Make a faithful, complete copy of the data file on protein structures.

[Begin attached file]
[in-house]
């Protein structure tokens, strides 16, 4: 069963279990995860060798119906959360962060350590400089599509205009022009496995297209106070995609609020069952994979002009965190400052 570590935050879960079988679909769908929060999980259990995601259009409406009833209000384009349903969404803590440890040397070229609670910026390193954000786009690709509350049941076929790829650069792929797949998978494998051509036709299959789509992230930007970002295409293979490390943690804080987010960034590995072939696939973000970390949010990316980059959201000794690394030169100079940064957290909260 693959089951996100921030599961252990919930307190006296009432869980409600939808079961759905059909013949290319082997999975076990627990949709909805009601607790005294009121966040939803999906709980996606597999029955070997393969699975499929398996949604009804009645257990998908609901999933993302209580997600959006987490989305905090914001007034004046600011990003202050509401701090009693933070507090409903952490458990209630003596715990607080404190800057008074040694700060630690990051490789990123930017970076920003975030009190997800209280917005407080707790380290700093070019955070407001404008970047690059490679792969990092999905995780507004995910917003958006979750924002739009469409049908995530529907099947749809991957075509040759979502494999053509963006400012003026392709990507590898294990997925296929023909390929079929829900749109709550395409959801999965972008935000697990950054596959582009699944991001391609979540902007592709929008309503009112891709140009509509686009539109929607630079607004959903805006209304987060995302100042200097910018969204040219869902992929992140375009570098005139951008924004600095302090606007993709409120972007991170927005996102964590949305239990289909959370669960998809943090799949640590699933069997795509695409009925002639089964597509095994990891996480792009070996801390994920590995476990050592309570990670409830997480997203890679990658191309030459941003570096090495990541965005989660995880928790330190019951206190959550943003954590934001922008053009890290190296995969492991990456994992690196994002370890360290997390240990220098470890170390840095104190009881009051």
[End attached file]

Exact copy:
[in-house]
């Protein structure tokens, strides 16, 4: 069963279990995860060798119906959360962060350590400089599509205009022009496995297209106070995609609020069952994979002009965190400052 570590935050879960079988679909769908929060999980259990995601259009409406009833209000384009349903969404803590440890040397070229609670910026390193954000786009690709509350049941076929790829650069792929797949998978494998051509036709299959789509992230930007970002295409293979490390943690804080987010960034590995072939696939973000970390949010990316980059959201000794690394030169100079940064957290909260 693959089951996100921030599961252990919930307190006296009432869980409600939808079961759905059909013949290319082997999975076990627990949709909805009601607790005294009121966040939803999906709980996606597999029955070997393969699975499929398996949604009804009645257990998908609901999933993302209580997600959006987490989305905090914001007034004046600011990003202050509401701090009693933070507090409903952490458990209630003596715990607080404190800057008074040694700060630690990051490789990123930017970076920003975030009190997800209280917005407080707790380290700093070019955070407001404008970047690059490679792969990092999905995780507004995910917003958006979750924002739009469409049908995530529907099947749809991957075509040759979502494999053509963006400012003026392709990507590898294990997925296929023909390929079929829900749109709550395409959801999965972008935000697990950054596959582009699944991001391609979540902007592709929008309503009112891709140009509509686009539109929607630079607004959903805006209304987060995302100042200097910018969204040219869902992929992140375009570098005139951008924004600095302090606007993709409120972007991170927005996102964590949305239990289909959370669960998809943090799949640590699933069997795509695409009925002639089964597509095994990891996480792009070996801390994920590995476990050592309570990670409830997480997203890679990658191309030459941003570096090495990541965005989660995880928790330190019951206190959550943003954590934001922008053009890290190296995969492991990456994992690196994002370890360290997390240990220098470890170390840095104190009881009051």